Next Monday I’ll be starting a week-long course in Irish at the McCracken Summer School on the Antrim Road, where I’ll be continuing my up-hill attempt to master the Irish language. One of the deepest regrets I have is that I allowed the incompetence, neglect and occasional brutality of my Irish teachers at school to drive me away from the language, and one of my proudest boasts is that even at this late stage I’m discovering its beauty and complexity.
Which raises a question I’ve raised before: why do the unionist/Protestant community here recoil from the language? We’re told it’s because it’s been hi-jacked by republicans but that doesn’t make sense. Nobody can hi-jack a language; it’s there and available for everyone. Yet even the most enlightened of Protestant grammar and secondary schools in the north don’t offer Irish as a regular subject on their curriculum.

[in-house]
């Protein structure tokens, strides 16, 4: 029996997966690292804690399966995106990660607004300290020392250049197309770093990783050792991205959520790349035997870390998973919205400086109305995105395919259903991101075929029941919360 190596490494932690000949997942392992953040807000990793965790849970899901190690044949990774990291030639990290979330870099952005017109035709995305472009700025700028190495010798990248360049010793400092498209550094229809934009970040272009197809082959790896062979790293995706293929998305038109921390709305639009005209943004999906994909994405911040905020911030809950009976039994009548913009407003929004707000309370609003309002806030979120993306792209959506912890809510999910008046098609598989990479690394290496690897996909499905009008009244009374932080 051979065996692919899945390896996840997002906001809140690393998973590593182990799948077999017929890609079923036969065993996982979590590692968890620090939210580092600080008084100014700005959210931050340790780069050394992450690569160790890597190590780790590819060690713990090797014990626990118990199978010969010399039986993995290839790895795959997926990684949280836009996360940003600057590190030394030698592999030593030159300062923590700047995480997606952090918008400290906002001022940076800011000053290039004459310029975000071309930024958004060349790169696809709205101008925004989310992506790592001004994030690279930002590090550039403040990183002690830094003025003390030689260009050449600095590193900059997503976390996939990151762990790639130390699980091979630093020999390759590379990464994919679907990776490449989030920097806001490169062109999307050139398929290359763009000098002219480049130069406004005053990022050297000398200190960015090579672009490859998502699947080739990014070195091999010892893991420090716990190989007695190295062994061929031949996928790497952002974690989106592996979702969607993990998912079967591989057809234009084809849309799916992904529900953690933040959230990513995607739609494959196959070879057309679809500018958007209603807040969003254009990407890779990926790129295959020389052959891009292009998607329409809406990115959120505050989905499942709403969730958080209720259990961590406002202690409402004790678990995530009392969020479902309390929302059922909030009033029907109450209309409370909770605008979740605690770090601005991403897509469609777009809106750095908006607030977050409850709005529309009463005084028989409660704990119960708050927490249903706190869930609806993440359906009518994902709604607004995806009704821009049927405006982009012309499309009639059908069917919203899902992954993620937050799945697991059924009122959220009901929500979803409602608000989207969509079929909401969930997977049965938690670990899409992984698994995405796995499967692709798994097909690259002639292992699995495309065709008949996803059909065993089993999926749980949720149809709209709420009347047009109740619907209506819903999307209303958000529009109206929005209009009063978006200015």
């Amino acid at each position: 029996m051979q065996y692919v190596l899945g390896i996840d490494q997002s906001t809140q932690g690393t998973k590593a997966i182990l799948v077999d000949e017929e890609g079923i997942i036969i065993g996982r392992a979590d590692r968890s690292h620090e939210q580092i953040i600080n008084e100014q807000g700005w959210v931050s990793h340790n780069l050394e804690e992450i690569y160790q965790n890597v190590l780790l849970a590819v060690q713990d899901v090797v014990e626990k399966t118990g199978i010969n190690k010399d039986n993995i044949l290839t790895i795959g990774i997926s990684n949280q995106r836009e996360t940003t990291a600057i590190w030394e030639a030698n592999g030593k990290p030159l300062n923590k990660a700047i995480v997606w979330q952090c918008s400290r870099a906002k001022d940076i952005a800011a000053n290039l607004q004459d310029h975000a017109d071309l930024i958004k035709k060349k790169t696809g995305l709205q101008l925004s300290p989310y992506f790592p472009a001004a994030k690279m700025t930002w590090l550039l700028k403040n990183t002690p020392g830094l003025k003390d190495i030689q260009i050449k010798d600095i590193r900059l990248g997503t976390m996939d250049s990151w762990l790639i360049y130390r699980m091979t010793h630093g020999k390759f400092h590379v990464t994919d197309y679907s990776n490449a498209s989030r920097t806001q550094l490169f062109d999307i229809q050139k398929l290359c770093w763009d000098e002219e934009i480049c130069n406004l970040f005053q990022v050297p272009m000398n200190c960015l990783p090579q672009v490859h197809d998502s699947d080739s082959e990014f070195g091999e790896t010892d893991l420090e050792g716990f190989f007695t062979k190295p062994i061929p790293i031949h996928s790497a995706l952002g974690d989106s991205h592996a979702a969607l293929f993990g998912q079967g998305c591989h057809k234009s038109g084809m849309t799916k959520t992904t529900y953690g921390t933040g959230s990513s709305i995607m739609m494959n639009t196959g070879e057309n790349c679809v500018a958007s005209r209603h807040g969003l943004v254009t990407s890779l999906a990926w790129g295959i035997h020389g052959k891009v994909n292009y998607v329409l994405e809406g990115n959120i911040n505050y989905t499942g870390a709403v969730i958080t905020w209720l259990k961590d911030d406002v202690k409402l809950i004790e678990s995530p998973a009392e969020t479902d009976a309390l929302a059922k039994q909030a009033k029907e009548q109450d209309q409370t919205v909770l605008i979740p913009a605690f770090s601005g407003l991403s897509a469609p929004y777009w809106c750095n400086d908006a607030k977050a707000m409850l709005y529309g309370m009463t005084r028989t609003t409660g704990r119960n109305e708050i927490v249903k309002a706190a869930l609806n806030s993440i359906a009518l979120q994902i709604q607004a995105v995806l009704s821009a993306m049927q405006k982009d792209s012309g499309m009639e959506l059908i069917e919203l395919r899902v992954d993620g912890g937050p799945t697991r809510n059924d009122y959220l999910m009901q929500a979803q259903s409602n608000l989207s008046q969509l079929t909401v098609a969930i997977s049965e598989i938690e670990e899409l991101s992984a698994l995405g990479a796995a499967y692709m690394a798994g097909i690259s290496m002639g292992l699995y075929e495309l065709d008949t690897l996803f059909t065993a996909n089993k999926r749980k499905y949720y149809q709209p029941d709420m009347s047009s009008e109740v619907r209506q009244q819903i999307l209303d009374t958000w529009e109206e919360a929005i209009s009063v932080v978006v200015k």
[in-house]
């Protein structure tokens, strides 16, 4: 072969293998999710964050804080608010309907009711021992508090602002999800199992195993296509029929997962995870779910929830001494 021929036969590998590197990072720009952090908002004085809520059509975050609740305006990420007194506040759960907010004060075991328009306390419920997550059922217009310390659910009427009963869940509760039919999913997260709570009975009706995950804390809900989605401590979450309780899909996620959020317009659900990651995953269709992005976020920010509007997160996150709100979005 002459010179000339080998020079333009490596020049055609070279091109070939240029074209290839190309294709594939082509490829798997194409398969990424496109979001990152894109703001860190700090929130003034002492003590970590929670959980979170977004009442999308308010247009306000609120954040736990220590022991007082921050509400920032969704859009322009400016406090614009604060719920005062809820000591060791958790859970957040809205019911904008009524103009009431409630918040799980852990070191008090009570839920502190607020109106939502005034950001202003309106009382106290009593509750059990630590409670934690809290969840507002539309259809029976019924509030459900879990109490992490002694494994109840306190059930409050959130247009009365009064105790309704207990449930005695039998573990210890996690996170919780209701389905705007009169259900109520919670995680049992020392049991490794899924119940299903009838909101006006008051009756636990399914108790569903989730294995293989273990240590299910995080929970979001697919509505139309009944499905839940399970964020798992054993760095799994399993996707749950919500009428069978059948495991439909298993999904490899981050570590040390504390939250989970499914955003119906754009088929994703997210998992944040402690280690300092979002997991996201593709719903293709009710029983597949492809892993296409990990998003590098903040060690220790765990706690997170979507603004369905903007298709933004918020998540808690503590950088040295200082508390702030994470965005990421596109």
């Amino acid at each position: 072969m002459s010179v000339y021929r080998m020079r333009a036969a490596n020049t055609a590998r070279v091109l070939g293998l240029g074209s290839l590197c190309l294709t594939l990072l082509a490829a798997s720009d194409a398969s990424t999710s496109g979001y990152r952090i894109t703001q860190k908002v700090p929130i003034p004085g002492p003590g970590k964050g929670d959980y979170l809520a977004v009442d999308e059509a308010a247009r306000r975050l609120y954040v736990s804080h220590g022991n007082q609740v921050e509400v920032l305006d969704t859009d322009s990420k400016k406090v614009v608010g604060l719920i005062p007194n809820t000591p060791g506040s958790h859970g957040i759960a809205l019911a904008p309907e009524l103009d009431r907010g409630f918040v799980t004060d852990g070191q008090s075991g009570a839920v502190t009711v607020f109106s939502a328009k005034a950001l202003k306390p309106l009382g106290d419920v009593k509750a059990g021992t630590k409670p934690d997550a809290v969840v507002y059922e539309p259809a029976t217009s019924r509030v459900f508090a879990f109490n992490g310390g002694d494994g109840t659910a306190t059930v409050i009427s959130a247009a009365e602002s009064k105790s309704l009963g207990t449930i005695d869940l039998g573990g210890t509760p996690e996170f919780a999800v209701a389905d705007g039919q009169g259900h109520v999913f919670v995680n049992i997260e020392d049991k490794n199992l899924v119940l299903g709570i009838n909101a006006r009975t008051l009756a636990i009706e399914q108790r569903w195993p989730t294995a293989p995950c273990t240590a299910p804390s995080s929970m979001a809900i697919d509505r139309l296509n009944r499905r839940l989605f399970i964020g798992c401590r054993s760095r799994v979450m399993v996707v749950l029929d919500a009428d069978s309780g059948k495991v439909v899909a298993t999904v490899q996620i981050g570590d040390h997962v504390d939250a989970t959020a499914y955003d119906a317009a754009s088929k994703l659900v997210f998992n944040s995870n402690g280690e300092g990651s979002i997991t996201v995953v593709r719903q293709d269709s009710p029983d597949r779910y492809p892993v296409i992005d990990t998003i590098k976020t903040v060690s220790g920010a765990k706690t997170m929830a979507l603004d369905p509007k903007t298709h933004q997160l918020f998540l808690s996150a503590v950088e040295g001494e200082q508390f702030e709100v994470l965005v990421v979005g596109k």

My own suspicion, and it’s no more than a suspicion, is that unionists turn from it because a race memory tells them to avoid going native. If you’re part of the colonizing power, the one thing you must guard against is becoming integrated with those you rule. In twenty-first-century Ireland, such attitudes make no sense, and yet the unionist/Protestant population here go on turning their backs on the treasure-house that is the Irish language. They’re afraid that, were they to enter, their otherness would be fatally compromised and they’d be faced with, well, an appalling vista. So they sit outside the treasure-house and either pretend it’s not there or, like Sammy Wilson, throw verbal stones at it.
It’s tragic what insecurity can do to a people, isn’t it?